Ohio History Journal

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30 Ohio Arch

30         Ohio Arch. and Hist. Society Publications.


not to enslave men but to make men free, to enlarge in a vast degree

the zone of Republican government.

All honor to George Croghan and his heroic band. All honor

to the soldiers of the revolution. All honor to the soldiers of the

Mexican war. All honor to the soldiers of the Union. All honor to

the soldiers of the Spanish-American war. The American people honor

them. They honor them each and all. They hold them forever within

the embrace of their fondest memory.

Fellow citizens, it would be impossible for me to close these few

words without expressing that appreciation to Col. Webb C. Hayes

which is in the hearts of all of us here to-day. It is a happy circum-

stance that he, a soldier himself, and a son of one of the brave defenders

of the Union in the Civil War, should thoughtfully and generously bring

back from the soil of Kentucky where he was sleeping his everlasting

sleep the remains of this brave, fearless leader, in order that they might

rest here amid the theater of his immortal achievements.

All honor to Colonel Hayes for what he has so splendidly done,

and all honor to the community which respects and preserves the memory

of those who have served so well in the cause of their country.

I will leave you, my friends, and I leave you with regret. I leave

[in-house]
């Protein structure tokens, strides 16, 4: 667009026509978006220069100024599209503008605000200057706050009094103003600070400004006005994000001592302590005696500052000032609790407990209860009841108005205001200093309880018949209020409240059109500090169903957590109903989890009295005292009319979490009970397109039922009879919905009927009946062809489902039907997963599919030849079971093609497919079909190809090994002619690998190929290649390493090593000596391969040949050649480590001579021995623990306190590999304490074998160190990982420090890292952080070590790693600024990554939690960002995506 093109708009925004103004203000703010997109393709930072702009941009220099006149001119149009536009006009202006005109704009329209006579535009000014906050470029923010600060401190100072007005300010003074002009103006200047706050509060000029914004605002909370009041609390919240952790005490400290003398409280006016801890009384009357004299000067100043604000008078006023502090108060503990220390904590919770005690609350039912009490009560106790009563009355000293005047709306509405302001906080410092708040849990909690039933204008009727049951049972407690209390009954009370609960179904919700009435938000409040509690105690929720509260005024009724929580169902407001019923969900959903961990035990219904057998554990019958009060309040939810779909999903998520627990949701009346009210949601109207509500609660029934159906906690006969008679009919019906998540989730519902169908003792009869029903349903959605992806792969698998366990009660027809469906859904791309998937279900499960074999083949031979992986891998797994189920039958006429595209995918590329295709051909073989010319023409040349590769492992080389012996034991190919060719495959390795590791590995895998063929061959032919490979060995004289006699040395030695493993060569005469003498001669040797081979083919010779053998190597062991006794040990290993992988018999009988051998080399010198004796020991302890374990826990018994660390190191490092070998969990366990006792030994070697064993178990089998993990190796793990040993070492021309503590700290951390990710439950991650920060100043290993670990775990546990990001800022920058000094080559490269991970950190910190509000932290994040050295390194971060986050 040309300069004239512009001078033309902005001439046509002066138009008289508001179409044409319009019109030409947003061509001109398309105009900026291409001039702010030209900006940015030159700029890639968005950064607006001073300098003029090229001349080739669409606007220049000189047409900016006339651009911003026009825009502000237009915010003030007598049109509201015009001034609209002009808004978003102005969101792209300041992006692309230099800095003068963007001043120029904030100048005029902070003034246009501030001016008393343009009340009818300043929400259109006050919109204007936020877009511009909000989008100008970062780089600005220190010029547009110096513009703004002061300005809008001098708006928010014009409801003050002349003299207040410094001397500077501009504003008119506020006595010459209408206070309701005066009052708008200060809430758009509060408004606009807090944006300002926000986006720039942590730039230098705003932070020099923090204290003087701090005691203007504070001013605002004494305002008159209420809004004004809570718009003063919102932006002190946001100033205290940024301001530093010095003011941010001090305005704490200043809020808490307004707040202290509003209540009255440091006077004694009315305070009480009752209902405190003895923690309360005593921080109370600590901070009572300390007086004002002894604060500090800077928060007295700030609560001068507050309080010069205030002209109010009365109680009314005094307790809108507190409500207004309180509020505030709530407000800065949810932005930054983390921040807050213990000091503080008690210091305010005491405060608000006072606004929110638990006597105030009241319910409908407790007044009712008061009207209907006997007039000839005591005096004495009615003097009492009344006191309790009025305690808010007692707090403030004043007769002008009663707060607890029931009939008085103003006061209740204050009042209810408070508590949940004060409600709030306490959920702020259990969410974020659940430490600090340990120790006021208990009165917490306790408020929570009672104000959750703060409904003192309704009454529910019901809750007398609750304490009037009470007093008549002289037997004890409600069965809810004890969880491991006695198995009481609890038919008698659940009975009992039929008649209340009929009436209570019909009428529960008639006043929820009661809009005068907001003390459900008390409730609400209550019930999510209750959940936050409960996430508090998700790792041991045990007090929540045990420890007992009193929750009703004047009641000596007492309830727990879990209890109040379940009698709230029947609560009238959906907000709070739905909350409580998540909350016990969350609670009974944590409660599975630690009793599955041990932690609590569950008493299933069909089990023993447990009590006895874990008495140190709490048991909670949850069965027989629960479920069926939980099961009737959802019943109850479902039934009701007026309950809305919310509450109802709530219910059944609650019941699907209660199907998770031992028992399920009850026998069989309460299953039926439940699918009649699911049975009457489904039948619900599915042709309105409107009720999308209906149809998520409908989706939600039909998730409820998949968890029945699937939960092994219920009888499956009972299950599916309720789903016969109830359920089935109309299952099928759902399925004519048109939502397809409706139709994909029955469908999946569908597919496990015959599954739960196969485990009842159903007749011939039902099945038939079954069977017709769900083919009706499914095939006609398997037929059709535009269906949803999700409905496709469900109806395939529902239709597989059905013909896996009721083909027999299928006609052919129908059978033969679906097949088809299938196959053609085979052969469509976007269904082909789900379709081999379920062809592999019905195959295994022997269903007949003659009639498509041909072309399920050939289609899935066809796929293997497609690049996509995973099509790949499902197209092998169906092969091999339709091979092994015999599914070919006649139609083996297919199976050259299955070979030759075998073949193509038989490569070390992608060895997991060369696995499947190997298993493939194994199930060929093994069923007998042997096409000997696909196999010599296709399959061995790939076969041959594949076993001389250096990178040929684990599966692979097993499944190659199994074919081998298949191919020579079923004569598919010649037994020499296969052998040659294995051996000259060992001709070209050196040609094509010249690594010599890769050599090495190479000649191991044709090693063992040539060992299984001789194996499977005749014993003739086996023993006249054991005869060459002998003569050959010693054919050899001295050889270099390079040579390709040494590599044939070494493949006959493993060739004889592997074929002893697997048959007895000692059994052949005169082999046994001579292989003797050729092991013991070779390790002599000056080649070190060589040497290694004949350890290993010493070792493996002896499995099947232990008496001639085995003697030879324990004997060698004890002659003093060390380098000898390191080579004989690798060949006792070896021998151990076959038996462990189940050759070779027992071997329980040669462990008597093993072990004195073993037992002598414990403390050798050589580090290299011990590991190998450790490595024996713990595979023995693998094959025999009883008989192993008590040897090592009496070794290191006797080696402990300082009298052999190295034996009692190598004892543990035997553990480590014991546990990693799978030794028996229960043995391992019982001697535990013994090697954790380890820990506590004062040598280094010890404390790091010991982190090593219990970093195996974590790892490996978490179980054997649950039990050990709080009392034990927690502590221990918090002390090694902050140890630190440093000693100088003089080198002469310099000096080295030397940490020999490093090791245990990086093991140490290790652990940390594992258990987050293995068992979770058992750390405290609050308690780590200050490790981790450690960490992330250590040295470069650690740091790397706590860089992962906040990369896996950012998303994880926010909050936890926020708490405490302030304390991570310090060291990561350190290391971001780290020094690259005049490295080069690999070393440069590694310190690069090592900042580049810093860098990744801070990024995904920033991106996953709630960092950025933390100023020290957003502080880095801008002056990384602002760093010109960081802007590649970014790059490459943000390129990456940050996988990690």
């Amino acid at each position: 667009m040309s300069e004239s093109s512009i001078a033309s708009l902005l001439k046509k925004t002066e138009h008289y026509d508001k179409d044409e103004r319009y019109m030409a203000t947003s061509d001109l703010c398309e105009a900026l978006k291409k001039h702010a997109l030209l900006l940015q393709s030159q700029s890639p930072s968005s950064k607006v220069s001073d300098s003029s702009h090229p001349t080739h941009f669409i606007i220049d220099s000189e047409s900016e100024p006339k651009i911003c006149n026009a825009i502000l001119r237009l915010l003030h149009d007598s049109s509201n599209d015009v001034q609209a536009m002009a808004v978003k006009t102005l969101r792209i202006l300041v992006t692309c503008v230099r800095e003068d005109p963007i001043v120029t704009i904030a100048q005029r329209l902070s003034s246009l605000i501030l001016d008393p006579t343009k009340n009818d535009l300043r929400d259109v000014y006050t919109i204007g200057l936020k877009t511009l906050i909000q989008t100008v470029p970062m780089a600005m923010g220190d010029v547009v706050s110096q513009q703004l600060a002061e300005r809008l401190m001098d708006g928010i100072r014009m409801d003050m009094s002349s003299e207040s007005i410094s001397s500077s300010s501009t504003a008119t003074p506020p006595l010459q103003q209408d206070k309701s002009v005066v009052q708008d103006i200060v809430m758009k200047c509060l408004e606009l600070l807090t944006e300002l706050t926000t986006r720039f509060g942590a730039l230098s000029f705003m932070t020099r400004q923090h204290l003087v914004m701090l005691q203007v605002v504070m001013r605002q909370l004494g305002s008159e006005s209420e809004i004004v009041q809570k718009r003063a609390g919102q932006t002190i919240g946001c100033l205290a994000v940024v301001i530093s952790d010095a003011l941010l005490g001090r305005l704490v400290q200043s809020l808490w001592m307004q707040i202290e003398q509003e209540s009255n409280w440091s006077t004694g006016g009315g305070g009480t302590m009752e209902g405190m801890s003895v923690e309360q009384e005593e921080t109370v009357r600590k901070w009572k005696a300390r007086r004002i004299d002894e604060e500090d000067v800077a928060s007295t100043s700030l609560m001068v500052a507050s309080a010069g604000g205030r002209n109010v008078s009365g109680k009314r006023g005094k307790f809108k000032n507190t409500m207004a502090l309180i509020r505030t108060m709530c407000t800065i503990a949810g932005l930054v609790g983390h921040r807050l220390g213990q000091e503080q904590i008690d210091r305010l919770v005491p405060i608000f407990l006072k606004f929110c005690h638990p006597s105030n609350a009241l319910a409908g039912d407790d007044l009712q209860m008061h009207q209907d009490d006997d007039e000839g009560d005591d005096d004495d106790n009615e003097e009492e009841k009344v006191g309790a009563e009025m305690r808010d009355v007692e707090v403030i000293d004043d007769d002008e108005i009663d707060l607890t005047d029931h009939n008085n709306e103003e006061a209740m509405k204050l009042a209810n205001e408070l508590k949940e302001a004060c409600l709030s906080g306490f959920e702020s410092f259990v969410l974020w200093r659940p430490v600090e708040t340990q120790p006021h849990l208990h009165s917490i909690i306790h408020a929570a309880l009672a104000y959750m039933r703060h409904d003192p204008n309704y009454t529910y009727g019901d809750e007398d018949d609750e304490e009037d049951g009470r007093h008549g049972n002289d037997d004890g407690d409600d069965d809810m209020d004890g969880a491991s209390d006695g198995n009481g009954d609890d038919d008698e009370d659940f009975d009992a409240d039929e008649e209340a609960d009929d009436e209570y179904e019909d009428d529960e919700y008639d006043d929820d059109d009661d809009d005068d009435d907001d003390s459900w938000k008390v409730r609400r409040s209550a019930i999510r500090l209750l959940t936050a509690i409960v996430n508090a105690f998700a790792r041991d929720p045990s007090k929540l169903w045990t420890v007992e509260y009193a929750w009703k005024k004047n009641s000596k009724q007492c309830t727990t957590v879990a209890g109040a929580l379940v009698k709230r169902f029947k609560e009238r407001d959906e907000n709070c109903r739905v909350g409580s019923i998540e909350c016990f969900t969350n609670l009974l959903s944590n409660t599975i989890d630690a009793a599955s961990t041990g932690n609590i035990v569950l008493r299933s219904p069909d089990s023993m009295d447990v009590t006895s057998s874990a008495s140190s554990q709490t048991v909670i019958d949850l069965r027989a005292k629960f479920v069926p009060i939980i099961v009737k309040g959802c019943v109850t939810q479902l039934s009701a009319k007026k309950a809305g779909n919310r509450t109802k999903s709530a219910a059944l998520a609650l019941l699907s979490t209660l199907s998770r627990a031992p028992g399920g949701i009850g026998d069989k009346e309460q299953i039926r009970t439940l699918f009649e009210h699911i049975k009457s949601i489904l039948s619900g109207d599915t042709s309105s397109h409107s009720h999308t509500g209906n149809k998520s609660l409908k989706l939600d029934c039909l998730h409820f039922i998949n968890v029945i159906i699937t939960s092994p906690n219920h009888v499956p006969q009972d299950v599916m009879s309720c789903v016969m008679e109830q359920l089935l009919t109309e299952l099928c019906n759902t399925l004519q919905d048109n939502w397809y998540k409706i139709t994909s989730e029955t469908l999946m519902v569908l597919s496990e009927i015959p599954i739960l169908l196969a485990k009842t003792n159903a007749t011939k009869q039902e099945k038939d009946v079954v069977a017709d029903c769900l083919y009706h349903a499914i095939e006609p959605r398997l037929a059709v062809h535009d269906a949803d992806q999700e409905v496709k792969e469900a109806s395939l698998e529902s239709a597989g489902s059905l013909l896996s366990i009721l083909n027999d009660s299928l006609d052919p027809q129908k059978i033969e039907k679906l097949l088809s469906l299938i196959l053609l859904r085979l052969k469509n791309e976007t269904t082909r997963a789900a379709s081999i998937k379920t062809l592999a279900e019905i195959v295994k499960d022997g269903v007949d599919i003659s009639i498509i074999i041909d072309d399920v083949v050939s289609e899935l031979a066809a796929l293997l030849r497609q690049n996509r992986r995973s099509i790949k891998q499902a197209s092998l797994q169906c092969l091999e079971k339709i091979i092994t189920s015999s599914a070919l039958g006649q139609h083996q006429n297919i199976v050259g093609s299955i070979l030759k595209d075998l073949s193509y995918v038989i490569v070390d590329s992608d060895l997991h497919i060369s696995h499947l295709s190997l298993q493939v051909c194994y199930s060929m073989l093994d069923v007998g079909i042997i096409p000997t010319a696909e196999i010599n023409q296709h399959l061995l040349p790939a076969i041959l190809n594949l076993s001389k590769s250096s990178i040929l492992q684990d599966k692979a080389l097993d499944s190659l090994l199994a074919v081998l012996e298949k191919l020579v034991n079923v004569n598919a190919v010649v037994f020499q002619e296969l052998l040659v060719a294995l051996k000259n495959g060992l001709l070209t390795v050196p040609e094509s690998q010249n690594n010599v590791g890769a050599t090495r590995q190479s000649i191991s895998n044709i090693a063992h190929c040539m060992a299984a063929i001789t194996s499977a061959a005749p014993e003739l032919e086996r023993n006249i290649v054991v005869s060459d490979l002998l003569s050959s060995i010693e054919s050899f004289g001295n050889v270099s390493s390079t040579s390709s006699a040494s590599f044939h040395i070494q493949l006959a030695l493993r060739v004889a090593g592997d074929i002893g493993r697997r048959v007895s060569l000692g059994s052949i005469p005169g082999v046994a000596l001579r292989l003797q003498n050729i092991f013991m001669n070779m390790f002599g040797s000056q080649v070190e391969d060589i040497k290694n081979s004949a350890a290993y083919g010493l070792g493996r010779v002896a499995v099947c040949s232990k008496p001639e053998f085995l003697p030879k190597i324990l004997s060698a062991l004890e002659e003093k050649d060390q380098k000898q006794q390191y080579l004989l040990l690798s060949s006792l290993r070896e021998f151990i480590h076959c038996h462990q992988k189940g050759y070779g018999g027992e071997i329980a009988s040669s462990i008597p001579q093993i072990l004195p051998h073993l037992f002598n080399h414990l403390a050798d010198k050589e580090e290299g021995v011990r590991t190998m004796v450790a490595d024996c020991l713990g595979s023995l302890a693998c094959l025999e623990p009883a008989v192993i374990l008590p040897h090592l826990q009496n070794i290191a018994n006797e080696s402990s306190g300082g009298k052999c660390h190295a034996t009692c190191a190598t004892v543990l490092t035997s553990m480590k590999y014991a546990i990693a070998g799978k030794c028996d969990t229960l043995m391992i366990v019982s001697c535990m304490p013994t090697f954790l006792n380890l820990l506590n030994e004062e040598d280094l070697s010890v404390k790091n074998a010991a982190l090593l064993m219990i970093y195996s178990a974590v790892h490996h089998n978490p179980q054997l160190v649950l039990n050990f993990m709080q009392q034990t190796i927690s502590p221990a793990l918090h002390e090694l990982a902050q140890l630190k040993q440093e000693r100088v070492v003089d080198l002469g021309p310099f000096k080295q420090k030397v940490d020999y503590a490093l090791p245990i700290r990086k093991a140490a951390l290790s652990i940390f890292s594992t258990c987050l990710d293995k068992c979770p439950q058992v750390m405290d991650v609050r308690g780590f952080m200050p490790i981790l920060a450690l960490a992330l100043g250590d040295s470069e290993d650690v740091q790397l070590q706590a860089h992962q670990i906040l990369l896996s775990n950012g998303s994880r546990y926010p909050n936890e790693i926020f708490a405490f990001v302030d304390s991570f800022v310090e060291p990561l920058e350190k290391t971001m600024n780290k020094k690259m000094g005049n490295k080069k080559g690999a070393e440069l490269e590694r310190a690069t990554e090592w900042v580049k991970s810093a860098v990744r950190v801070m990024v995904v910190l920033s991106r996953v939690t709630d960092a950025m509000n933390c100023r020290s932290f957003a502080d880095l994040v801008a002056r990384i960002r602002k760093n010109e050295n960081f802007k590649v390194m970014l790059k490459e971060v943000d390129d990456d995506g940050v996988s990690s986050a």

you, however, with the confident hope that you will go forward in the

enjoyment of peace and happiness which are the legitimate fruits of

those who fought here and elsewhere for Republican government.





The chairman has stated that I will make a few remarks, and this

is truly said. When your committee came to Columbus to invite me to

participate on this occasion I frankly told them that it would be im-

possible for me to make any preparation, but that I could come provid-

ing no speech was expected of me, and, fellow citizens, Col. Hayes

gladly accepted the promise, and it was with that understanding that I

am here to-day, for the purpose of participating with you in my pres-

ence more than by words or speech on this memorable occasion.

I sometimes think that we have never given sufficient importance

in history to the gallant deeds that were performed here in 1813. You

remember that up to that time the results of the war seemed against us.

We had met many reverses, but it was Col. Croghan and his 160 men

who won one of the most important victories, according to the numbers

engaged on our side and the numbers of the enemy, that is recorded

in American history. It was from this moment that the tide of the

battle turned in our favor. From that time victory after victory followed

until in a few months' time the war was ended, and victory seemed

vouchsafed to us so far as the mother country was concerned, the